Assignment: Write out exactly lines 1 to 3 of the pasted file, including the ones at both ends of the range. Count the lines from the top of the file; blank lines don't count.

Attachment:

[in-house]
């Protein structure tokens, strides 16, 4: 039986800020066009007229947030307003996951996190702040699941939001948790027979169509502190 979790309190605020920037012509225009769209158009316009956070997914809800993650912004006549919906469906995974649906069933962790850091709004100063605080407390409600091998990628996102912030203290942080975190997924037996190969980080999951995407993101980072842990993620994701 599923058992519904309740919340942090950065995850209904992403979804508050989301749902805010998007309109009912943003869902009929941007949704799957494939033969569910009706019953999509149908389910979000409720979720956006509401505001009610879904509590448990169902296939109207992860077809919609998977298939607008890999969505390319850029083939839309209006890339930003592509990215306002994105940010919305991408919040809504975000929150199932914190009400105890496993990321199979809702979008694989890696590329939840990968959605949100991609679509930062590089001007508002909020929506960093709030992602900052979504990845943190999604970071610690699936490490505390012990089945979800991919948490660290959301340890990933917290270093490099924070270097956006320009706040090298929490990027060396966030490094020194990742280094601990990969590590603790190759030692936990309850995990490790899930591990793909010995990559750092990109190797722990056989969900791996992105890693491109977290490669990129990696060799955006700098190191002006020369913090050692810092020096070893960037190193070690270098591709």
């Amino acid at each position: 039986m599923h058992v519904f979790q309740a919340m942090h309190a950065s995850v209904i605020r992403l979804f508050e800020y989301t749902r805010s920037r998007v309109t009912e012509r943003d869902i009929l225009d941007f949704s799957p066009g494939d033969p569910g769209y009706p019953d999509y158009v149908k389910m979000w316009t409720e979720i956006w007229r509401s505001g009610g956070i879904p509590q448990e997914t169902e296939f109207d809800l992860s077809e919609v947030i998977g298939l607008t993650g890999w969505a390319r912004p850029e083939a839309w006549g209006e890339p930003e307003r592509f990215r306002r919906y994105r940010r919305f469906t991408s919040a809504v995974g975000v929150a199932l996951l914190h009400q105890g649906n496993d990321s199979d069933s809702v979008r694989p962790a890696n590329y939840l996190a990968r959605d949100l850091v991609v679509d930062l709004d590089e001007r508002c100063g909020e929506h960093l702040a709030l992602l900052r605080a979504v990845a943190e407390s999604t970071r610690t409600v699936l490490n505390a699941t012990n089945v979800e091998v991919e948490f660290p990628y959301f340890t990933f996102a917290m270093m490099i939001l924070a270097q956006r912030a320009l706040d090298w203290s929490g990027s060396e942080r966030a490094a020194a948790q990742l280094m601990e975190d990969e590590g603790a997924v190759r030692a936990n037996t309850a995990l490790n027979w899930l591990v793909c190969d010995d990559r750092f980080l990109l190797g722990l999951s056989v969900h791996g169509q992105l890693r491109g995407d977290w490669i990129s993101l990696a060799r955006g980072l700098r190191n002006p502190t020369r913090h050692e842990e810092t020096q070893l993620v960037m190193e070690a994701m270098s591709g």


[in-house]
């Protein structure tokens, strides 16, 4: 039986800020066009007229947030307003996951996190702040699941939001948790027979169509502190 979790309190605020920037012509225009769209158009316009956070997914809800993650912004006549919906469906995974649906069933962790850091709004100063605080407390409600091998990628996102912030203290942080975190997924037996190969980080999951995407993101980072842990993620994701 599923058992519904309740919340942090950065995850209904992403979804508050989301749902805010998007309109009912943003869902009929941007949704799957494939033969569910009706019953999509149908389910979000409720979720956006509401505001009610879904509590448990169902296939109207992860077809919609998977298939607008890999969505390319850029083939839309209006890339930003592509990215306002994105940010919305991408919040809504975000929150199932914190009400105890496993990321199979809702979008694989890696590329939840990968959605949100991609679509930062590089001007508002909020929506960093709030992602900052979504990845943190999604970071610690699936490490505390012990089945979800991919948490660290959301340890990933917290270093490099924070270097956006320009706040090298929490990027060396966030490094020194990742280094601990990969590590603790190759030692936990309850995990490790899930591990793909010995990559750092990109190797722990056989969900791996992105890693491109977290490669990129990696060799955006700098190191002006020369913090050692810092020096070893960037190193070690270098591709």
């Amino acid at each position: 039986m599923h058992v519904f979790q309740a919340m942090h309190a950065s995850v209904i605020r992403l979804f508050e800020y989301t749902r805010s920037r998007v309109t009912e012509r943003d869902i009929l225009d941007f949704s799957p066009g494939d033969p569910g769209y009706p019953d999509y158009v149908k389910m979000w316009t409720e979720i956006w007229r509401s505001g009610g956070i879904p509590q448990e997914t169902e296939f109207d809800l992860s077809e919609v947030i998977g298939l607008t993650g890999w969505a390319r912004p850029e083939a839309w006549g209006e890339p930003e307003r592509f990215r306002r919906y994105r940010r919305f469906t991408s919040a809504v995974g975000v929150a199932l996951l914190h009400q105890g649906n496993d990321s199979d069933s809702v979008r694989p962790a890696n590329y939840l996190a990968r959605d949100l850091v991609v679509d930062l709004d590089e001007r508002c100063g909020e929506h960093l702040a709030l992602l900052r605080a979504v990845a943190e407390s999604t970071r610690t409600v699936l490490n505390a699941t012990n089945v979800e091998v991919e948490f660290p990628y959301f340890t990933f996102a917290m270093m490099i939001l924070a270097q956006r912030a320009l706040d090298w203290s929490g990027s060396e942080r966030a490094a020194a948790q990742l280094m601990e975190d990969e590590g603790a997924v190759r030692a936990n037996t309850a995990l490790n027979w899930l591990v793909c190969d010995d990559r750092f980080l990109l190797g722990l999951s056989v969900h791996g169509q992105l890693r491109g995407d977290w490669i990129s993101l990696a060799r955006g980072l700098r190191n002006p502190t020369r913090h050692e842990e810092t020096q070893l993620v960037m190193e070690a994701m270098s591709g």